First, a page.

Goofs from Rocketman
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- The "John" in Elton John is here attributed to John Lennon, rather than Long John Baldry. Most likely not a real goof given it enabled the film to give a little nod to John Lennon, a close friend of Elton's way back when. There would likely have been a lot of additional leg work needed to work Long John Baldry into the narrative, whereas John Lennon needed little more than a photo.
- In Dick James's office in the late 1960s, Elton sings the first bar of 'Sad Songs (say so much)' only to be met with James's remark "Too depressing". This song was not actually written by Bernie Taupin until 1983 (and released in 1984). At the same meeting he also sings a portion of 'I Guess That's Why They Call It The Blues' (written in 1982 by Taupin and released in 1983). Whilst these are technically anachronisms, the filmmakers have also said this film is not a factually correct biography and that they took some liberties for the sake of the story.
- When Elton & Bernie first go to the US in the early seventies, there is an aerial shot of the Hollywood sign. The radio mast adjacent to the sign has modern telecommunications transmitters/ receivers on it that were not developed in the 1970s.
- After Elton has had a row with his mother in the restaurant and goes into the restroom, the washbasin taps are of a modern mixer design, not available in the early 1980s.
- When Bernie and Elton meet for the first time at the cafe, Elton's cup is closer to Bernie. When Bernie sits down and the shot changes, the cup is now closer to Elton.
- During the final music number, Elton John's bow tie goes from tucked under his collar when he straightens it to on top of it when he turns around to go to the door.
- While the film implies that Elton John went to rehab outside of New York City (he storms out of Madison Square Garden and the NYC skyline is visible in the background as he arrives at the treatment center), he was actually treated at Parkside Lutheran Hospital in Chicago, which he has claimed was the only facility able to treat his multiple addictions simultaneously.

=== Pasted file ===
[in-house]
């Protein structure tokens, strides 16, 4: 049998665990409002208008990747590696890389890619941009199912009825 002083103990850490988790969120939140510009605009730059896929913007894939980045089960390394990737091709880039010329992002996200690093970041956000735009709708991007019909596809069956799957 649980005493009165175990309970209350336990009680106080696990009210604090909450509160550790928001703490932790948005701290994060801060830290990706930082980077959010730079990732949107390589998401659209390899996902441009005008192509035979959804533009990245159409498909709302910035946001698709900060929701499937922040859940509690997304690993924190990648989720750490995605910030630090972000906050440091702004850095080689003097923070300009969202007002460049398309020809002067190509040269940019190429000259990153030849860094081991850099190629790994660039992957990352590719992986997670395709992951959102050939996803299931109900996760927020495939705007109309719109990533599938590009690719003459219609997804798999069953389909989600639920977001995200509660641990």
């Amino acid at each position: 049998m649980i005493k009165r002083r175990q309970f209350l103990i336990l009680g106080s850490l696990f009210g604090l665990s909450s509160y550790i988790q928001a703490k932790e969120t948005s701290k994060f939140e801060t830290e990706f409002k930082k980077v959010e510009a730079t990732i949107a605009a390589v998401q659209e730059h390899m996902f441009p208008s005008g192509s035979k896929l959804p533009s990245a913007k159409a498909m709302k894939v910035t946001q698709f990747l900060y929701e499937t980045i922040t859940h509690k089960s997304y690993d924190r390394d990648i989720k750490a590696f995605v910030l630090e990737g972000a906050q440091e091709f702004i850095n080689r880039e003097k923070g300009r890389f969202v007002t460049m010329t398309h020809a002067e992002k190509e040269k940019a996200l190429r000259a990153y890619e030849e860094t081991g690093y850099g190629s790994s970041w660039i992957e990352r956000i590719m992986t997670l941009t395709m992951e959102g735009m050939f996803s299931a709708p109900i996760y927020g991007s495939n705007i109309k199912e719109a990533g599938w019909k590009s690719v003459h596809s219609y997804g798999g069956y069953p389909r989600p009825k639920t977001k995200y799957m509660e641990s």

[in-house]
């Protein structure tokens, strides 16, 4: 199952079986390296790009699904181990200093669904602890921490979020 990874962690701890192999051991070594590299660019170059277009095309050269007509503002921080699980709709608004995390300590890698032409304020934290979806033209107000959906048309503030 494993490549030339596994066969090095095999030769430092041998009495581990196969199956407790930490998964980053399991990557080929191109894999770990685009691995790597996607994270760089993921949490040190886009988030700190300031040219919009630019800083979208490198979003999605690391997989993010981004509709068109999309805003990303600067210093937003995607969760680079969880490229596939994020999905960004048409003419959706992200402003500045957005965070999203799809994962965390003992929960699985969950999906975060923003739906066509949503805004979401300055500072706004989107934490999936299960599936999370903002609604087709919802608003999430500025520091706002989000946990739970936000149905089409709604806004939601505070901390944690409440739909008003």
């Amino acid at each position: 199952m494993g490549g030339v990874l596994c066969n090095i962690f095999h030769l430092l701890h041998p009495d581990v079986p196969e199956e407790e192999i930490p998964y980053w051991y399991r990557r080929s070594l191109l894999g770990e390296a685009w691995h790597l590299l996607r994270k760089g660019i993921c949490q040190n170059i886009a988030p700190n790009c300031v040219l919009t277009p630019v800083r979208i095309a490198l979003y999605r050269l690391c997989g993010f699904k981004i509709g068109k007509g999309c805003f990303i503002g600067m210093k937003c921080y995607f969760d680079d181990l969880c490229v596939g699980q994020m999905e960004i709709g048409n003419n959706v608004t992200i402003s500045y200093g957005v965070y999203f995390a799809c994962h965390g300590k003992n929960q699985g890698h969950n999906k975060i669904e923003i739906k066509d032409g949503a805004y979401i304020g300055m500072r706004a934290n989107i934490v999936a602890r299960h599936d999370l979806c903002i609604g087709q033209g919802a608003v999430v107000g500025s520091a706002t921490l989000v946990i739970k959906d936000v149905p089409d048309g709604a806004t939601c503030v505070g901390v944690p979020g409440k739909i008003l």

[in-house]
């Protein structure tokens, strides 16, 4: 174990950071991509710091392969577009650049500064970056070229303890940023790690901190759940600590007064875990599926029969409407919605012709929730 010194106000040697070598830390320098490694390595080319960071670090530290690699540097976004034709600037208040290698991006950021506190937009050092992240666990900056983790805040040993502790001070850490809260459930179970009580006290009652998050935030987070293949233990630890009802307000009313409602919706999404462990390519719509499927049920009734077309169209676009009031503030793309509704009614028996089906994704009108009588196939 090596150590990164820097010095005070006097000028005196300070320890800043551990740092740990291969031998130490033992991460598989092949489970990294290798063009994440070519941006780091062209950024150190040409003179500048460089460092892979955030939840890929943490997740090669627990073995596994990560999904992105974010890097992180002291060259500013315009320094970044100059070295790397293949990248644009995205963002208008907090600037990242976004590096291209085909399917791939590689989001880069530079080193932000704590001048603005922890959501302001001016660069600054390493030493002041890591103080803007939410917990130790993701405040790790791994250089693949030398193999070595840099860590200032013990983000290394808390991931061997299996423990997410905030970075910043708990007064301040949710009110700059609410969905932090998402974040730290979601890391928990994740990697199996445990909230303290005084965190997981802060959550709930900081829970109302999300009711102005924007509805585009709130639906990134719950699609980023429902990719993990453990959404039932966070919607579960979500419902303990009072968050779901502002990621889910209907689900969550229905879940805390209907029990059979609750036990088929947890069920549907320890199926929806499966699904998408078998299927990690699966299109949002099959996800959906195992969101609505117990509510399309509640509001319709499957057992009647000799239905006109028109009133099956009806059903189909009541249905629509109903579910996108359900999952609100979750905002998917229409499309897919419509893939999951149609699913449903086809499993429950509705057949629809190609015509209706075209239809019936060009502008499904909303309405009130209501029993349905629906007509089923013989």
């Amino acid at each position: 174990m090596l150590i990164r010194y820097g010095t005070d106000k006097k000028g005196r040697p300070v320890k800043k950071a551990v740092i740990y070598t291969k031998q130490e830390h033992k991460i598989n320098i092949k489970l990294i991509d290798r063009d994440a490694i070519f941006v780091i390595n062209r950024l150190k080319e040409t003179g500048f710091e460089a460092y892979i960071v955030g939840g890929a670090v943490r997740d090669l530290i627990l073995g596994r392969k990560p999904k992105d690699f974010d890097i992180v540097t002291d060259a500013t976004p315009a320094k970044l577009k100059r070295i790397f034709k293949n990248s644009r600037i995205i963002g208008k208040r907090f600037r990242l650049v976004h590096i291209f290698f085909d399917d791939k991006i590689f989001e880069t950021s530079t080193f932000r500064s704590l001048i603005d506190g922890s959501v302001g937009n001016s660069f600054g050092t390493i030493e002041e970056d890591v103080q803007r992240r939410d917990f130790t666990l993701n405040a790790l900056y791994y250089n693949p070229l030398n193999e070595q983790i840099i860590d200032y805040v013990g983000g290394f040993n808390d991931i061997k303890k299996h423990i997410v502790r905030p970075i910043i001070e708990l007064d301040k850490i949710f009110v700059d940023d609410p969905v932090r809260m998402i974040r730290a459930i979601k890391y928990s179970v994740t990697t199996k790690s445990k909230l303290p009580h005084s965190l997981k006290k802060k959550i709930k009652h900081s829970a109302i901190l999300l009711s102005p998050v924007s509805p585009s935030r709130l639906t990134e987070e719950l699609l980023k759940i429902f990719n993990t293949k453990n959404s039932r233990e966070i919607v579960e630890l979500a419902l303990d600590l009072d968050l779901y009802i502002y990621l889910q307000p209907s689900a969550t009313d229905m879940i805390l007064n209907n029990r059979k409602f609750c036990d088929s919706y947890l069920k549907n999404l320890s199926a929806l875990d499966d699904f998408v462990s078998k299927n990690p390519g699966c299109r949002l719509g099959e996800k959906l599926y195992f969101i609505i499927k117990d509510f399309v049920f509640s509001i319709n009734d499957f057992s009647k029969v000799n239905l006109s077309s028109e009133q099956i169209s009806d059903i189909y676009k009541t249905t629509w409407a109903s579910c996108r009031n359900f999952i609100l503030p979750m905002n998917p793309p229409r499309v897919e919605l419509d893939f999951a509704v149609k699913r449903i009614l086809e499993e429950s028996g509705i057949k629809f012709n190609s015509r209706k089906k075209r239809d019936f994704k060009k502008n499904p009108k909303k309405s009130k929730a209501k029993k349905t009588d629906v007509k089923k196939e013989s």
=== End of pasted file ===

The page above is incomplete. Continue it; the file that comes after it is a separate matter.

- Elton and Bernie are driven to their gig at the Troubadour - which occurred on 25 August 1970 - in a 1977-1979 Lincoln Continental (identifiable by the tall chrome front grille). As they arrive at the Troubadour, they are passed in the other direction by a dark-colored late-1980's Chevrolet Caprice (identifiable by its flat, flush taillights).
- Elton John had a full beard when he first played the Troubadour.
- In one instance Elton goes from a Troubadour in review in 1970 to a duet with Kiki Dee that didn't happen until 1976.
- Near the end of the film, it is implied that the song and music video for, "I'm Still Standing" depicts Elton celebrating having finally become sober and conquering his addictions. But he did not give up alcohol until after filming the music video; in fact, Andy Taylor of Duran Duran recalled getting drunk with Elton John on martinis in Cannes during filming, and throwing a massive all-night party in which Elton's personal assistant's hotel suite was, "leveled." Waking up the next morning, a hungover Elton surveyed the damage and asked, "What happened?" The assistant replied, "You happened!," and Elton gave up alcohol shortly afterwards.
- The phone next to the bed at Mama Cass' house is British - a GPO 722, which would not work in the US as among other things, it has the wrong kind of plug.
- The Hollywood sign is in pristine condition during the montage showing Elton's arrival to Los Angeles, California, the sign was not refurbished until 1978.
- Elton John had far less hair when he recorded "Don't Go Breaking My Heart" with Kiki Dee.
- When Elton slams down the phone on his mum, the dial tone is a recent British Telecom one, not the old 33Hz 'purr' that existed in the 1970s.
- The logo on the fall board of the Yamaha piano Elton plays at the Royal Academy is from 1987. Yamaha didn't label the fall boards of their pianos with just the word "Yamaha" until 1967.